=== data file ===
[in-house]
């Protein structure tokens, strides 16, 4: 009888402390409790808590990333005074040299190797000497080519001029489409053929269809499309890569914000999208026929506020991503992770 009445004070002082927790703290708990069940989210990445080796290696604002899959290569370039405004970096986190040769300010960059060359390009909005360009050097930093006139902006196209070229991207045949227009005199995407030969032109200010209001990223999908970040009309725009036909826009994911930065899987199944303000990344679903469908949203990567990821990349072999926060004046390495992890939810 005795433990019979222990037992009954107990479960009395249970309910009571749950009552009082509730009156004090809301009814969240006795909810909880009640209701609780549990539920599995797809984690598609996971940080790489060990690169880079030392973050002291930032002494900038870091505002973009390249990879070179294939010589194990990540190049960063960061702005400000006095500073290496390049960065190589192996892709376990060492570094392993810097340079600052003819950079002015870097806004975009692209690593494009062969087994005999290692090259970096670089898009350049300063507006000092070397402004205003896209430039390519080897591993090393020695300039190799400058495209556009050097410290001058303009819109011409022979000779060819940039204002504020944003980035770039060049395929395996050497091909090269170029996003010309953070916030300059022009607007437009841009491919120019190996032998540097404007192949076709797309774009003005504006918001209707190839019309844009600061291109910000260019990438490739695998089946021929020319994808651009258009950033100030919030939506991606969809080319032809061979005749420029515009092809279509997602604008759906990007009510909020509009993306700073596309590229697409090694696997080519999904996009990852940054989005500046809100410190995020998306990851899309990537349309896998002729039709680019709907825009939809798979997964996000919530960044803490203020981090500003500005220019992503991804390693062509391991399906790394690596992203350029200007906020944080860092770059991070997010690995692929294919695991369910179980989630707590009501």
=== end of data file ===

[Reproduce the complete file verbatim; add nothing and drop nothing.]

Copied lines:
[in-house]
């Protein structure tokens, strides 16, 4: 009888402390409790808590990333005074040299190797000497080519001029489409053929269809499309890569914000999208026929506020991503992770 009445004070002082927790703290708990069940989210990445080796290696604002899959290569370039405004970096986190040769300010960059060359390009909005360009050097930093006139902006196209070229991207045949227009005199995407030969032109200010209001990223999908970040009309725009036909826009994911930065899987199944303000990344679903469908949203990567990821990349072999926060004046390495992890939810 005795433990019979222990037992009954107990479960009395249970309910009571749950009552009082509730009156004090809301009814969240006795909810909880009640209701609780549990539920599995797809984690598609996971940080790489060990690169880079030392973050002291930032002494900038870091505002973009390249990879070179294939010589194990990540190049960063960061702005400000006095500073290496390049960065190589192996892709376990060492570094392993810097340079600052003819950079002015870097806004975009692209690593494009062969087994005999290692090259970096670089898009350049300063507006000092070397402004205003896209430039390519080897591993090393020695300039190799400058495209556009050097410290001058303009819109011409022979000779060819940039204002504020944003980035770039060049395929395996050497091909090269170029996003010309953070916030300059022009607007437009841009491919120019190996032998540097404007192949076709797309774009003005504006918001209707190839019309844009600061291109910000260019990438490739695998089946021929020319994808651009258009950033100030919030939506991606969809080319032809061979005749420029515009092809279509997602604008759906990007009510909020509009993306700073596309590229697409090694696997080519999904996009990852940054989005500046809100410190995020998306990851899309990537349309896998002729039709680019709907825009939809798979997964996000919530960044803490203020981090500003500005220019992503991804390693062509391991399906790394690596992203350029200007906020944080860092770059991070997010690995692929294919695991369910179980989630707590009501």